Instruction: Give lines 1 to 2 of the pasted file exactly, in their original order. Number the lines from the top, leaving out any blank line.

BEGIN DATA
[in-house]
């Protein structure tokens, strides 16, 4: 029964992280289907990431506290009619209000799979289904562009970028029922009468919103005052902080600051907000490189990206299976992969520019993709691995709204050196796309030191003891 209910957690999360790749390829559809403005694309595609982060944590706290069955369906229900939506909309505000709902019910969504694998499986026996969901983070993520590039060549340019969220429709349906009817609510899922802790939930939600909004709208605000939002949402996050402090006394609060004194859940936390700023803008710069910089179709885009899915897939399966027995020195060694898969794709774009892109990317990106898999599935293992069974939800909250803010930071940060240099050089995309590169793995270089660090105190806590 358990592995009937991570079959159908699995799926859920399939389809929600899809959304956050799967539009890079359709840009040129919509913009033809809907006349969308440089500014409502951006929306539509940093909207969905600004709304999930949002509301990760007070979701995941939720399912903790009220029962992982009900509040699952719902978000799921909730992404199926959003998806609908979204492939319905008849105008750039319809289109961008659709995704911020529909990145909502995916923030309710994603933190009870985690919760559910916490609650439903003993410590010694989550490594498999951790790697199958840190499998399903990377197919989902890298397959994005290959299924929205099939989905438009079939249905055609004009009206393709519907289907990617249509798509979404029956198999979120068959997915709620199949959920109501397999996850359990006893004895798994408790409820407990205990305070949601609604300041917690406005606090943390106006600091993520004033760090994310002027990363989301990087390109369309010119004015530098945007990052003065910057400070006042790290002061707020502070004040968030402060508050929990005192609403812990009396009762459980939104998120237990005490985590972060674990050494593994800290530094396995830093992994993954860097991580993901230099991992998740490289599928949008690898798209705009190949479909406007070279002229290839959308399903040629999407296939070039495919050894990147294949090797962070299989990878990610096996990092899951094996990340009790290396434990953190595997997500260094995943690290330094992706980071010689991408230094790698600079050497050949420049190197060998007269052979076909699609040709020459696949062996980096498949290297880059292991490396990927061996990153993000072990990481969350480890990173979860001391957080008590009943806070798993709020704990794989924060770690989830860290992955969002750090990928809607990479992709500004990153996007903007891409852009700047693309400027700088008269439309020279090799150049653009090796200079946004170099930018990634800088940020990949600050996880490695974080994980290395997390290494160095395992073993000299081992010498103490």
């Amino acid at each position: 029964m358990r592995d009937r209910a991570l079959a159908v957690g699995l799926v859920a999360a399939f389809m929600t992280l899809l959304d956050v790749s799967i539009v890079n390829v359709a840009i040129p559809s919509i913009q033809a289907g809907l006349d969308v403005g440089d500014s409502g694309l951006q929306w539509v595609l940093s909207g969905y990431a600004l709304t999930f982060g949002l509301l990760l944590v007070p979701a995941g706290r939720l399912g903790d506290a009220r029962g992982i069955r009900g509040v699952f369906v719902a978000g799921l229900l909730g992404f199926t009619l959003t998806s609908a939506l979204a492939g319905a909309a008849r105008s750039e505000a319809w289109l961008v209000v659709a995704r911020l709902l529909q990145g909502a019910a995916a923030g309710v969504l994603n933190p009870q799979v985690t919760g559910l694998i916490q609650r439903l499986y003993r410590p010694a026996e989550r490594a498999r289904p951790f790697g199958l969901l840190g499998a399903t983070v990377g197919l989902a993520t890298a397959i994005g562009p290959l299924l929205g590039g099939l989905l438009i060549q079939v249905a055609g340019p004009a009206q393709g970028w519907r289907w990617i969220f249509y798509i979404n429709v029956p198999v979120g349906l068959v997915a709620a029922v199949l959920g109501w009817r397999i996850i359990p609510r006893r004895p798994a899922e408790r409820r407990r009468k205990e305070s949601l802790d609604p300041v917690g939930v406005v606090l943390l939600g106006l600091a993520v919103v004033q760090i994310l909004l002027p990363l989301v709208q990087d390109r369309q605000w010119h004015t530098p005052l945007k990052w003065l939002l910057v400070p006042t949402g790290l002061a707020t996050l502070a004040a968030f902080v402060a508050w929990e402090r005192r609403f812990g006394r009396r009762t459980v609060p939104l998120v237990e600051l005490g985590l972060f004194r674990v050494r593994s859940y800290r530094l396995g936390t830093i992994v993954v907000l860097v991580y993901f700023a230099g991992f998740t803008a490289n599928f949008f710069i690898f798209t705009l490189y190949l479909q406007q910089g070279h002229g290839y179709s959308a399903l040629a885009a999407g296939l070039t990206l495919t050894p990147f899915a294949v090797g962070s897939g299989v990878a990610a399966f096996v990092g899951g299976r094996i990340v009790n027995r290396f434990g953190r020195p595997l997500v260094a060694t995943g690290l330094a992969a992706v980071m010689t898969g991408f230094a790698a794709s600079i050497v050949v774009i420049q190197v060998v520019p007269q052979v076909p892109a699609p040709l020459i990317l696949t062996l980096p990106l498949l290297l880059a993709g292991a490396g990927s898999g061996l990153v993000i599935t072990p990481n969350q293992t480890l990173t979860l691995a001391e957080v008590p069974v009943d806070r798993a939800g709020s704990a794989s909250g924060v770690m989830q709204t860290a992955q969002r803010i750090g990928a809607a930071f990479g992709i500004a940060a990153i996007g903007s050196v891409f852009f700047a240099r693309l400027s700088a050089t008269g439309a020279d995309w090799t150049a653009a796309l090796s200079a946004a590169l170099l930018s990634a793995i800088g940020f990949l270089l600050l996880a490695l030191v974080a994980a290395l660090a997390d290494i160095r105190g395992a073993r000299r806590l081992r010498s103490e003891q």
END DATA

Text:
[in-house]
């Protein structure tokens, strides 16, 4: 029964992280289907990431506290009619209000799979289904562009970028029922009468919103005052902080600051907000490189990206299976992969520019993709691995709204050196796309030191003891 209910957690999360790749390829559809403005694309595609982060944590706290069955369906229900939506909309505000709902019910969504694998499986026996969901983070993520590039060549340019969220429709349906009817609510899922802790939930939600909004709208605000939002949402996050402090006394609060004194859940936390700023803008710069910089179709885009899915897939399966027995020195060694898969794709774009892109990317990106898999599935293992069974939800909250803010930071940060240099050089995309590169793995270089660090105190806590 358990592995009937991570079959159908699995799926859920399939389809929600899809959304956050799967539009890079359709840009040129919509913009033809809907006349969308440089500014409502951006929306539509940093909207969905600004709304999930949002509301990760007070979701995941939720399912903790009220029962992982009900509040699952719902978000799921909730992404199926959003998806609908979204492939319905008849105008750039319809289109961008659709995704911020529909990145909502995916923030309710994603933190009870985690919760559910916490609650439903003993410590010694989550490594498999951790790697199958840190499998399903990377197919989902890298397959994005290959299924929205099939989905438009079939249905055609004009009206393709519907289907990617249509798509979404029956198999979120068959997915709620199949959920109501397999996850359990006893004895798994408790409820407990205990305070949601609604300041917690406005606090943390106006600091993520004033760090994310002027990363989301990087390109369309010119004015530098945007990052003065910057400070006042790290002061707020502070004040968030402060508050929990005192609403812990009396009762459980939104998120237990005490985590972060674990050494593994800290530094396995830093992994993954860097991580993901230099991992998740490289599928949008690898798209705009190949479909406007070279002229290839959308399903040629999407296939070039495919050894990147294949090797962070299989990878990610096996990092899951094996990340009790290396434990953190595997997500260094995943690290330094992706980071010689991408230094790698600079050497050949420049190197060998007269052979076909699609040709020459696949062996980096498949290297880059292991490396990927061996990153993000072990990481969350480890990173979860001391957080008590009943806070798993709020704990794989924060770690989830860290992955969002750090990928809607990479992709500004990153996007903007891409852009700047693309400027700088008269439309020279090799150049653009090796200079946004170099930018990634800088940020990949600050996880490695974080994980290395997390290494160095395992073993000299081992010498103490």